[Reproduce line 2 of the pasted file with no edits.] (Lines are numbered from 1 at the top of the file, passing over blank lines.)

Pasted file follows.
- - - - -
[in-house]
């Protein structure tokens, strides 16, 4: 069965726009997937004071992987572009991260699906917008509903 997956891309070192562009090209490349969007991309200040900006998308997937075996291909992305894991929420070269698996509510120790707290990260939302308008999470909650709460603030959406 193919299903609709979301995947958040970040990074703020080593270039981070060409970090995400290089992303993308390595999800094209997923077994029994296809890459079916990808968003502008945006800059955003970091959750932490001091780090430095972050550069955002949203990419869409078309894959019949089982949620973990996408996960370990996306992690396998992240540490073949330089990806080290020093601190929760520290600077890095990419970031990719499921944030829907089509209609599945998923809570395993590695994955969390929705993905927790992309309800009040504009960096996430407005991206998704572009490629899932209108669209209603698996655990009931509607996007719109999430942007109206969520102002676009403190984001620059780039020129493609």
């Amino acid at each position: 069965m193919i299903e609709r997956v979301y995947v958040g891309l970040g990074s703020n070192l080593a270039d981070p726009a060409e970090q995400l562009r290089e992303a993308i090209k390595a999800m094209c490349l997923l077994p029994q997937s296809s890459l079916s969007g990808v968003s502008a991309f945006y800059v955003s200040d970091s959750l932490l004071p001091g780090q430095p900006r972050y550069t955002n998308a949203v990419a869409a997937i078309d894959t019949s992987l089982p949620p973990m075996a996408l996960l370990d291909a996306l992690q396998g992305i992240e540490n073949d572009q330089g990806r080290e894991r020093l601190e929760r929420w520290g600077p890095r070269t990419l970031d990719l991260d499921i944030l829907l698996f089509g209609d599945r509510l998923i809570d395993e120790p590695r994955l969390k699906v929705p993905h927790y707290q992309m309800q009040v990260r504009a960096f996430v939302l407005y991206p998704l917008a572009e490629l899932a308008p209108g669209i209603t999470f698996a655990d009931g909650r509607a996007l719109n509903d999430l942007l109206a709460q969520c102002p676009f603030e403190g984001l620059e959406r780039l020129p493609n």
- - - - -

């Protein structure tokens, strides 16, 4: 069965726009997937004071992987572009991260699906917008509903 997956891309070192562009090209490349969007991309200040900006998308997937075996291909992305894991929420070269698996509510120790707290990260939302308008999470909650709460603030959406 193919299903609709979301995947958040970040990074703020080593270039981070060409970090995400290089992303993308390595999800094209997923077994029994296809890459079916990808968003502008945006800059955003970091959750932490001091780090430095972050550069955002949203990419869409078309894959019949089982949620973990996408996960370990996306992690396998992240540490073949330089990806080290020093601190929760520290600077890095990419970031990719499921944030829907089509209609599945998923809570395993590695994955969390929705993905927790992309309800009040504009960096996430407005991206998704572009490629899932209108669209209603698996655990009931509607996007719109999430942007109206969520102002676009403190984001620059780039020129493609």